Zillertal was the place where good friends of mine took me freeriding for the first time in my life in the winter of 2013. Since then freeriding/skitouring has been my favourite hobby – sometimes you could say that almost an lifestyle. There is something magical hiking up mountains, listening them speak to you and when the time is right, carving your own mark to the pristine white faces.
Because Zillertal was the place where it all started for me, it will always feel special. But it also feels special, because it’s always so damn good – and it didn’t let down this time either. It was perhaps the best three days of skiing this year (or maybe the Hütte was the best. Or. I don’t know. But it was goooood!).
Day 1 – Zillertal Arena
To be honest, at first I had ZERO expectations for this trip. Well, fortunately the first turns proved us all wrong.
The snow was something you rarely see here in the alps. Big nice & dry flakes which had been let to settle down for a couple of days. Suuuuppper fluffy and light with absolutely no tensions in the snowpack. No weak layers, no wind packed hazards. Just safe and fun to ride.
And this wasn’t even the deepest & steepest we did – we just didn’t have the time to take any photos of those, because it was just too good.
Did I already mention that the sun was shining the whole day?
Teemu is scouting out the next lines – tomorrow will be an early wake-up.
Just follow the signs for five-star-skiing (but seriously, don’t).
Day 2 – Gerlos
A good morning always starts up with some nice skinning up!
always most of time it pays out.
The snow was plenty.
Teemu enjoying the scenery and his new Jones Solution splitboard.
Guidebooks are awesome – I really do recommend them – and I always bring one with me. But sometimes you should take a detour.
always most of time sometimes it pays out.
These alpine meadows in Gerlos (by the way, called an alp, plural the alps) remind me of Brunni – the sunny side of Engelberg.
Svante didn’t have his splitboard, but he was still the fastest. Respect.
Jussi all smiles after a hard day of skiing. I’ll have to take my hat off for this guy. Two years of not skiing and he still came with us with an open mind – and skied everything without any problems.
Day 3 – Hochfügen
After two perfect days in Zillertal Arena, the third one didn’t look out to be so good in Hochfügen. Snow was horribly windpacked and/or tracked out.
Here’s a group hiking up a windy ridge. Looked nice, but stony, so we didn’t bother – because we had something else in our mind. Hopefully, it would turn out to be powder.
I think Jussi is actually enjoying himself, although he looks suffering.
One of the nicest hikes I’ve ever done. Varying, going up and down, sometimes exposed, but still safe and easy (although strenuous) with awesome views to the valleys of Inn and Zill.
It’s starting to look promising. Almost untouched faces, with new snow.
Last meters before the Gipfelkreuz of Wetterkreuzspitze.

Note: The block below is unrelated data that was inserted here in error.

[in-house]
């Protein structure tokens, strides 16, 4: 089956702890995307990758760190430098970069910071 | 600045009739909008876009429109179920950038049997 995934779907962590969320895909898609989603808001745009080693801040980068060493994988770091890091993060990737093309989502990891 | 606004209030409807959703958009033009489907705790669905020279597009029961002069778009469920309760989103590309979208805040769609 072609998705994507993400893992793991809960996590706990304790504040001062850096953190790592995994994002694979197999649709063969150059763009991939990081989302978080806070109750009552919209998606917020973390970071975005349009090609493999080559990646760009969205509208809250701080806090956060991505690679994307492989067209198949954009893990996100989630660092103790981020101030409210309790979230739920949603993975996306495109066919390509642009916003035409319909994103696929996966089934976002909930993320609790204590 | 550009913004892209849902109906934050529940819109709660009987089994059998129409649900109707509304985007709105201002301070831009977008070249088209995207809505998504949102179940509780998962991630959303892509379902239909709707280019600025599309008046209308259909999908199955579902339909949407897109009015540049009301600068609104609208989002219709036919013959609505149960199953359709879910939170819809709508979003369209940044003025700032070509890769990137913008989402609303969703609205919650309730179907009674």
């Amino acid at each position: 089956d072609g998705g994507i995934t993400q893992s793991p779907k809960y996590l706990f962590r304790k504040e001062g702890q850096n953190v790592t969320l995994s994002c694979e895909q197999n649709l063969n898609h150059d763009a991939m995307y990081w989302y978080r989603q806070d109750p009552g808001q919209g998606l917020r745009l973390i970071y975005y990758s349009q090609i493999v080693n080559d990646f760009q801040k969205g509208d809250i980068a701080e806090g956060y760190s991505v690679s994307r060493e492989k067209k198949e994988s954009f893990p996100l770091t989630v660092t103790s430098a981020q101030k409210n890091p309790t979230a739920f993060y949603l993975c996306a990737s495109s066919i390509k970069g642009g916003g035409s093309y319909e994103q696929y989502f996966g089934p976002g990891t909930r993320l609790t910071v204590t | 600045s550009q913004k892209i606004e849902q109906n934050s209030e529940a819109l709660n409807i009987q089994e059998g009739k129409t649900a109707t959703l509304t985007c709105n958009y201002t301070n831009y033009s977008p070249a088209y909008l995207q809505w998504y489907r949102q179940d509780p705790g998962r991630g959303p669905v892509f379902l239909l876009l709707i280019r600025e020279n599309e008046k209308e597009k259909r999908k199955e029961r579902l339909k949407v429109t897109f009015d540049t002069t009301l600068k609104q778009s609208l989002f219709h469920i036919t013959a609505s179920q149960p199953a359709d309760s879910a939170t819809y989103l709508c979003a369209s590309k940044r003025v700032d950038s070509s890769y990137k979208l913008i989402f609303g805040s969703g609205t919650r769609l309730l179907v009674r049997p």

Silent approval of Jussi.
The last traverse down from Wetterkreuzspitze looked sketcy, but turned out to be top-notch snow.
Teemu can’t help smiling: after an hour of hiking there was over a kilometre of untouched powder to ski down.
Well, as we sometimes say in Finland: ”it didn’t go as in Strömsö”. At some point a thick fog surrounded us and navigating became at the least challenging.
NOTE TO SELF: Buy a compass.
We only missed the route by a kilometre. Not bad, considering that the mountain had four almost identical rivers running along its slopes surrounded by huge forrests and cliffs. Time to skin up, boys!
Well, the original time plan of 2,5 hour turned out be more like 4 hours. But that just makes the Wienerschnitzel and Weißbier taste better.
Zillertal is truly a nice place to ski. Easily accessible from München (1,5h by train, an hour by car) or Innsbruck (35mins by car/train), it provides you with endless opportunities. We only skied in two of the ski areas of the valley, but there are many more. There is even a train servicing the skiers, shuffling through the valley.
Though all this easiness comes with a price. Zillertal is maybe one of the most touristic places in Austria. If you come here, be prepared to be horded by the vast flocks of Beneluxians and Germans rushing through their winter holidays. Aprés-Ski you will find everywhere (sometimes, not a bad thing).
But freeriders there are absolutely none. I couldn’t believe that after three days of the last snow fall even most of the lift-assisted off-pistes were untouched. On the whole trip we saw in total one group – which was a group of 40+ people with guides, probably paid by some company.
On-piste = bad time. Off-piste = good time.
For accommodation I would recommend The Bluebird Mountain Hostel, run by the cutest couple ever in the coziest old farmhouse ever.
P.S. I promised for Jussi to take a picture of him, if I saw him stretching.